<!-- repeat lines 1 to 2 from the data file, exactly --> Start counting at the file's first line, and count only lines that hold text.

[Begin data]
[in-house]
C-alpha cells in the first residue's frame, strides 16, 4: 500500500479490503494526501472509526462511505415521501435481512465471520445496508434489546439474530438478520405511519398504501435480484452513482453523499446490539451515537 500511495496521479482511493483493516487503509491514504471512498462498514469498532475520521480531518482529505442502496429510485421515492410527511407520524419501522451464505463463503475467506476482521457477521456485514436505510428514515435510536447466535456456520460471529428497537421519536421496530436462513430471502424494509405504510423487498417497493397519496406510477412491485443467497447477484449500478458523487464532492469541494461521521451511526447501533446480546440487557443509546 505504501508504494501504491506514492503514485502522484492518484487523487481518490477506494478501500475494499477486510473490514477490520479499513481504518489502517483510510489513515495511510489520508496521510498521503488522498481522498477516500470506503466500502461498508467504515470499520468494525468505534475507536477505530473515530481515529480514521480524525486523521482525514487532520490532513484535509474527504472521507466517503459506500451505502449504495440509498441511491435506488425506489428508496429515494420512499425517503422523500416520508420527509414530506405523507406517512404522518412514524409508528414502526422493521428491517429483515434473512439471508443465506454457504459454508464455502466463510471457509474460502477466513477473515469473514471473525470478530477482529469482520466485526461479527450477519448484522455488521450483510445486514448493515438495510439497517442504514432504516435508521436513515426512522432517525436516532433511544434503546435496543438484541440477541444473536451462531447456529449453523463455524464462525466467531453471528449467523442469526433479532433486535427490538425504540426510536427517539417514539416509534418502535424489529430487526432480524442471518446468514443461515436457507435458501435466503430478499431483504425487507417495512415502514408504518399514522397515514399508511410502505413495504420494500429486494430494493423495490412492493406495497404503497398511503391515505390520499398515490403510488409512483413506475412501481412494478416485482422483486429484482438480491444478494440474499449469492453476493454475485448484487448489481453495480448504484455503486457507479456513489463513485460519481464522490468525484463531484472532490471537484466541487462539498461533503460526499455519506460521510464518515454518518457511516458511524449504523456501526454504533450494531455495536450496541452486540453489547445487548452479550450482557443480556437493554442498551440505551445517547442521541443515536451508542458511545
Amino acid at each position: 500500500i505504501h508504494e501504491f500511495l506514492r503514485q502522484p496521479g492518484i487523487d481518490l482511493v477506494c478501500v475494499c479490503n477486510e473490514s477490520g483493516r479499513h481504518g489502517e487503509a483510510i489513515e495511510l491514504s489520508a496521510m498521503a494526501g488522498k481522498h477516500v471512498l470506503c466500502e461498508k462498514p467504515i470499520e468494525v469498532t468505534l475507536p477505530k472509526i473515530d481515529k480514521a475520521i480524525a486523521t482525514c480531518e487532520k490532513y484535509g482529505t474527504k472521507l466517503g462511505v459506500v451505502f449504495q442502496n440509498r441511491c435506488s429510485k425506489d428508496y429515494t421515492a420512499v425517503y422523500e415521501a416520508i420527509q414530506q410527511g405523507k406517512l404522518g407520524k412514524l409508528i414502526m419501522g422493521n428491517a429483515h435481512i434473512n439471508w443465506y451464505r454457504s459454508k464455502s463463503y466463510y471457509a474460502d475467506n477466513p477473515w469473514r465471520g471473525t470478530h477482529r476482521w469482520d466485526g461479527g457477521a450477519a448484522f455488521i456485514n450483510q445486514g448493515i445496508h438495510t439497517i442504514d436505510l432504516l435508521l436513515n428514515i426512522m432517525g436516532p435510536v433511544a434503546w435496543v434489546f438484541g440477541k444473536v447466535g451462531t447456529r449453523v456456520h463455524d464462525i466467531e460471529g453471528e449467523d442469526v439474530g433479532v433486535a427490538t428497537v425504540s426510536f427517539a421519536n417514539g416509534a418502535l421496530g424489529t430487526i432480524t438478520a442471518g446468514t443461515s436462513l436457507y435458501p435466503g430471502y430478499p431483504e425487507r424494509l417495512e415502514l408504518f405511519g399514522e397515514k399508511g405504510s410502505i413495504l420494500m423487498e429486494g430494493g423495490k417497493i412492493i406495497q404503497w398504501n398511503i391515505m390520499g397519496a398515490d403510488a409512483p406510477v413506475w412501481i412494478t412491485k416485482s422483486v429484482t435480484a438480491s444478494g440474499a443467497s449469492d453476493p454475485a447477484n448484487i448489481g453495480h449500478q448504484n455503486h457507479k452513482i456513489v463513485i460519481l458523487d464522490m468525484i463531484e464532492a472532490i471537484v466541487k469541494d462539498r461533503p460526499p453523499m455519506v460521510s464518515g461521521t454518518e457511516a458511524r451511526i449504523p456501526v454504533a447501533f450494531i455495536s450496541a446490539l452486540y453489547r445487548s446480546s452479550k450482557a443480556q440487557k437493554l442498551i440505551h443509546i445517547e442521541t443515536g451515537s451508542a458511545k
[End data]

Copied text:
[in-house]
C-alpha cells in the first residue's frame, strides 16, 4: 500500500479490503494526501472509526462511505415521501435481512465471520445496508434489546439474530438478520405511519398504501435480484452513482453523499446490539451515537 500511495496521479482511493483493516487503509491514504471512498462498514469498532475520521480531518482529505442502496429510485421515492410527511407520524419501522451464505463463503475467506476482521457477521456485514436505510428514515435510536447466535456456520460471529428497537421519536421496530436462513430471502424494509405504510423487498417497493397519496406510477412491485443467497447477484449500478458523487464532492469541494461521521451511526447501533446480546440487557443509546 505504501508504494501504491506514492503514485502522484492518484487523487481518490477506494478501500475494499477486510473490514477490520479499513481504518489502517483510510489513515495511510489520508496521510498521503488522498481522498477516500470506503466500502461498508467504515470499520468494525468505534475507536477505530473515530481515529480514521480524525486523521482525514487532520490532513484535509474527504472521507466517503459506500451505502449504495440509498441511491435506488425506489428508496429515494420512499425517503422523500416520508420527509414530506405523507406517512404522518412514524409508528414502526422493521428491517429483515434473512439471508443465506454457504459454508464455502466463510471457509474460502477466513477473515469473514471473525470478530477482529469482520466485526461479527450477519448484522455488521450483510445486514448493515438495510439497517442504514432504516435508521436513515426512522432517525436516532433511544434503546435496543438484541440477541444473536451462531447456529449453523463455524464462525466467531453471528449467523442469526433479532433486535427490538425504540426510536427517539417514539416509534418502535424489529430487526432480524442471518446468514443461515436457507435458501435466503430478499431483504425487507417495512415502514408504518399514522397515514399508511410502505413495504420494500429486494430494493423495490412492493406495497404503497398511503391515505390520499398515490403510488409512483413506475412501481412494478416485482422483486429484482438480491444478494440474499449469492453476493454475485448484487448489481453495480448504484455503486457507479456513489463513485460519481464522490468525484463531484472532490471537484466541487462539498461533503460526499455519506460521510464518515454518518457511516458511524449504523456501526454504533450494531455495536450496541452486540453489547445487548452479550450482557443480556437493554442498551440505551445517547442521541443515536451508542458511545